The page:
Independent Appeal: Teenager's survival guide to living with Aids

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When Yemurai's mother and father died from Aids, she and her two younger brothers went to live with their grandparents. Three years on, her grandmother is showing the symptoms of Aids, contracted through cross-infection when caring for her dying daughter.

Yemurai's grandfather is old and deaf. He still works in the fields but is too weak to produce much. So Yemurai and her brothers to do most of the farm work. At 14, Yemurai has become head of the household.

She tends the crops, looks after her grandparents' small herd of livestock, feeds the family, supervises the work of her brothers and nurses her grandmother. She has no time to go to school, and in any case, she says: "We couldn't afford the school fees for either me or my little brothers."

She has no other relatives she knows of. She had 10 aunts and uncles. All but one are dead, part of the missing generation cut down as the Aids pandemic swept through their native Zimbabwe like a scythe through hay.

Today, one in five of the country's adults is living with HIV. Another person is infected every three minutes or so. Last year alone, 180,000 people in Zimbabwe died from Aids. Average life expectancy in Zimbabwe is just 34 for women and 37 for men, the lowest in the world. Of the country's 1.8 million orphans, 1.4 million have lost their parents to Aids, which can now be held in abeyance with modern antiretroviral medicines for those who can afford them.

So Yemurai is writing down, in a book, tips on how to survive. That may sound a pathetic strategy in the face of the devastation wreaked in her life. But it is giving hope to a new generation.

Knowing her grandparents won't be around for much longer, Yemurai is asking them for advice, everything she can release from their calcifying memories about the family of which she will soon become, at 14, the chief elder.

Some of what she has written are practical hints. "Remember to make sure the farm is well tended," she reads. "Remember to see that the goats have clean water. Remember to be careful when treating grandmother's wounds, but remember that it's safe to wash grandmother's hair."

There are also explanatory notes about important family documents, land ownership certificates and wills, all of which may be vital to enable the sibling to fight off land claims from distant relatives who try to take the land after the last grandparent dies.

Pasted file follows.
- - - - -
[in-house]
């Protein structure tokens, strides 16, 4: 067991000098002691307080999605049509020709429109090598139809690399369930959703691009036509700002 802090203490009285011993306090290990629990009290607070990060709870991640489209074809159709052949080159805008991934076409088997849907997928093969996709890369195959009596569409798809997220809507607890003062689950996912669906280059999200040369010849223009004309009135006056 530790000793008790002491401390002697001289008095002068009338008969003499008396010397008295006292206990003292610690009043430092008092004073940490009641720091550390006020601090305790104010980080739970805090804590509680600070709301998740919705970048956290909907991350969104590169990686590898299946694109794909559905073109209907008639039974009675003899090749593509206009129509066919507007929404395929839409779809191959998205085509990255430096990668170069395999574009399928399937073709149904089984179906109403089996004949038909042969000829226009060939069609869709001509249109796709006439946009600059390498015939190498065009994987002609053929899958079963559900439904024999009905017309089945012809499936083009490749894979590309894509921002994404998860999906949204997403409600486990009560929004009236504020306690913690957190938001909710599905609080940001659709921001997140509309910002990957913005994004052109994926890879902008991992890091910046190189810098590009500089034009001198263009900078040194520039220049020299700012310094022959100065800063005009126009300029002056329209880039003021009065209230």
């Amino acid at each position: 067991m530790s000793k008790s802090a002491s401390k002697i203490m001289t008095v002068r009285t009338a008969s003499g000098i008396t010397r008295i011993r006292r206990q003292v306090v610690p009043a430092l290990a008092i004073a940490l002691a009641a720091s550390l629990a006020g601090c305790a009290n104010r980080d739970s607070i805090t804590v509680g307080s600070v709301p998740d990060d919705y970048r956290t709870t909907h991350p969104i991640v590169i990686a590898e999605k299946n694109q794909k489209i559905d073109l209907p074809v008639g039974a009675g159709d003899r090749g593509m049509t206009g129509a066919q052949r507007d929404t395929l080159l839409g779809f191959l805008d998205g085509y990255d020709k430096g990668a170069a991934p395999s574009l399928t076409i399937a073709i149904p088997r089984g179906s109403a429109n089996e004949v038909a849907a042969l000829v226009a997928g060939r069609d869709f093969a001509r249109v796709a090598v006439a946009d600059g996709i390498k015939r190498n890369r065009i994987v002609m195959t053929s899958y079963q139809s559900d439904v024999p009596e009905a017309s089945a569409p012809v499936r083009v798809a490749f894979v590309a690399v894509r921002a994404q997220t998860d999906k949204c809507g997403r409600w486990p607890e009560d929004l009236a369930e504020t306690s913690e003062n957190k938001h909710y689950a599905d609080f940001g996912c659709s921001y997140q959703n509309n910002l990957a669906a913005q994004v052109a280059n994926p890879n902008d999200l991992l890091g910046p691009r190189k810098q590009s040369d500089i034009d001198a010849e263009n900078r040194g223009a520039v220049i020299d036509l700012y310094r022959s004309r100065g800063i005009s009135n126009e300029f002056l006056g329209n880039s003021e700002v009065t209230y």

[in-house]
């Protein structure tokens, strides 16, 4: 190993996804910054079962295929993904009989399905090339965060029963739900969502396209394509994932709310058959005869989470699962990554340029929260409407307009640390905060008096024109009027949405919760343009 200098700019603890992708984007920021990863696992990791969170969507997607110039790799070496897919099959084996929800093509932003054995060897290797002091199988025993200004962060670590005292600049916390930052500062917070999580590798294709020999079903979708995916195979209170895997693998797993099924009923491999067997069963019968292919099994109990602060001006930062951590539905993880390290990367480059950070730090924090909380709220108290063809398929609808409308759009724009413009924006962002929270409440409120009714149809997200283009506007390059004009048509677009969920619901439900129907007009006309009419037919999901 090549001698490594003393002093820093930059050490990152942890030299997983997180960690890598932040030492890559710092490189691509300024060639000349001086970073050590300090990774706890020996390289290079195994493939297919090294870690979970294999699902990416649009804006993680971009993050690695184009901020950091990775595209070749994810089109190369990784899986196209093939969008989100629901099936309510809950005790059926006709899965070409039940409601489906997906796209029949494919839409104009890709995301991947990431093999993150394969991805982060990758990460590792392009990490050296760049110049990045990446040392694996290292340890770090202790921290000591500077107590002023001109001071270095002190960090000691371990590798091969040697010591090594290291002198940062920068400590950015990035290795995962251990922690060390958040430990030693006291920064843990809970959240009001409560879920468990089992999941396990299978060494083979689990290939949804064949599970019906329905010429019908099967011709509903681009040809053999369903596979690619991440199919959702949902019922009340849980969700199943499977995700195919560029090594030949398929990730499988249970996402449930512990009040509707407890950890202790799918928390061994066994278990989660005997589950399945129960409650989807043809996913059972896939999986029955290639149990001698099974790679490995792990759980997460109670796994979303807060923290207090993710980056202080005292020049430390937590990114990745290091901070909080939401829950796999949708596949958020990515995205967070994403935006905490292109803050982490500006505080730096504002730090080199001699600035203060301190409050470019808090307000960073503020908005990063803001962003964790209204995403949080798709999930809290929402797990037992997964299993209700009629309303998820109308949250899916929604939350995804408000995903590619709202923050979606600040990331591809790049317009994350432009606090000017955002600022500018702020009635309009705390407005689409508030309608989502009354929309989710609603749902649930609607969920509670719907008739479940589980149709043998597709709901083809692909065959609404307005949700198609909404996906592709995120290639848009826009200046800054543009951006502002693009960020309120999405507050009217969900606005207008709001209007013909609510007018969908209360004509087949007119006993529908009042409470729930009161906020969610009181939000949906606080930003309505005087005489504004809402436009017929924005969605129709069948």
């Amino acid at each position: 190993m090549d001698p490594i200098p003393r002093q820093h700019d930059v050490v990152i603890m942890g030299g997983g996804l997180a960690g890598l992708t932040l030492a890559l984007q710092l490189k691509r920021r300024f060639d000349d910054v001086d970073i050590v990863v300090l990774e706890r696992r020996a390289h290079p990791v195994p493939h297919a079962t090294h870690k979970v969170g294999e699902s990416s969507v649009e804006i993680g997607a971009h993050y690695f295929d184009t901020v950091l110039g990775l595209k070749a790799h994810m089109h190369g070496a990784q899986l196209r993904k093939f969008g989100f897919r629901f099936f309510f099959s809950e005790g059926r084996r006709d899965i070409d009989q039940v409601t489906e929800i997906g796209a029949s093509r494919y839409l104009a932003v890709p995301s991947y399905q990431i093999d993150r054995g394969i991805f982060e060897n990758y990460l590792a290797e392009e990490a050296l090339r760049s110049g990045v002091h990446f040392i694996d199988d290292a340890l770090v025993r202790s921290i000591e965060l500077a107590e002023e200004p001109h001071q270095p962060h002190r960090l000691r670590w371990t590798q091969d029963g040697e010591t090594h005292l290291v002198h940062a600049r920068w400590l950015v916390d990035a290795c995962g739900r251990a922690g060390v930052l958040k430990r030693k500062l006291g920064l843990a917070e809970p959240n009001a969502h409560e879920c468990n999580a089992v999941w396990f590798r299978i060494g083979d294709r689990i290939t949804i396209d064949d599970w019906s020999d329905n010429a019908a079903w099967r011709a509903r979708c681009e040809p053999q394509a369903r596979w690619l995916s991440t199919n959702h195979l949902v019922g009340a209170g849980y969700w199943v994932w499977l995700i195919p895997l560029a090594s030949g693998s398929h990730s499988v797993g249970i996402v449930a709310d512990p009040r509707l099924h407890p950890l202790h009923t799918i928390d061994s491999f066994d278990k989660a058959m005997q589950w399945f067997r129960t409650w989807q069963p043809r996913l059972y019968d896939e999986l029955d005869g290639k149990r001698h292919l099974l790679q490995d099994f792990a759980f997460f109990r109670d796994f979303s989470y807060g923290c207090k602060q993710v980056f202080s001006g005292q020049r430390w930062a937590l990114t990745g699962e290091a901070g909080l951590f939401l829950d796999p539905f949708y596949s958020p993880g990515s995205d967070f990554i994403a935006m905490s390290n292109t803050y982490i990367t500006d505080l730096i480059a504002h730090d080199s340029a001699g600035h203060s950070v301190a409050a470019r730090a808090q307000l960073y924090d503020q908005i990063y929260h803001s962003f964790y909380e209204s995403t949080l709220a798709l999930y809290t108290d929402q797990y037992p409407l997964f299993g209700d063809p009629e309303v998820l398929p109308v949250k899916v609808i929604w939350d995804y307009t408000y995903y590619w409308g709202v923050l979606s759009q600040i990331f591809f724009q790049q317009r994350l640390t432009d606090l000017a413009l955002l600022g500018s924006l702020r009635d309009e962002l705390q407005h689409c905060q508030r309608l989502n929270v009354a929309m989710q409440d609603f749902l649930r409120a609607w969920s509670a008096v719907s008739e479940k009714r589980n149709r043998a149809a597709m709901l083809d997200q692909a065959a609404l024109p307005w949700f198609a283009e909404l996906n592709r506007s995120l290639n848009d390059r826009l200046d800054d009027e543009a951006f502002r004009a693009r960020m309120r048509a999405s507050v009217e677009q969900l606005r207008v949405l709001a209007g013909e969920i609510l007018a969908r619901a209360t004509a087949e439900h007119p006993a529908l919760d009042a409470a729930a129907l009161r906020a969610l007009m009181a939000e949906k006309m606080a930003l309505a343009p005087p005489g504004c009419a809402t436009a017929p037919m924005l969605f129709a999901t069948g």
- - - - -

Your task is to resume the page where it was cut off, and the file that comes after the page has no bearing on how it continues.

The memory book is part of a programme of assistance across Zimbabwe by Save the Children, one of the three charities being supported by this year's Independent Christmas Appeal. It provides help, counselling and respite days where children can meet others in similar situations to share experiences and play sports or music together. "I really look forward to Thursdays, which is when we meet," Yemurai says.

The system also has important psychological benefits. It used to be difficult to get family members to talk about their illness. The memory books have made discussion easier, with children writing questions, or adults setting out statements, to open new topics. The books allow children to voice their worries and fears, and give dying parents the chance to offer comfort to their children.

In times of trial and isolation, the books also help children to build a sense of who they are and where they come from. They can be used to set down family trees and history. They can record family traditions or memories of the likes and dislikes of dead parents, and their hopes for their children's future.

But they are also having an important social impact. Encouraging families to talk about Aids has opened up discussion in the wider community, about how it is spread and what can be done to control it.

Education of HIV/Aids awareness is particularly important for girls such as Yemurai. The HIV prevalence is five times higher in women under 20 than it is in men of the same age. Girls exchanging sex for favours are among the most high-risk groups.

To build the self-esteem of girls, Save the Children has introduced "hero books". Children are encouraged to write about a hero figure in their life. They then write a story with themselves as the central character, setting out a problem and showing how they overcame it and the "tactics and tricks that give me power".

Yemurai is being encouraged to write about her dreams and aspirations, saying how she wants to see herself in 10 years, the time-frame experts suggest it takes preventative interventions to make an impact. She is tasked with uncovering "the hero in me". To the rest of us, she seems to be a hero already.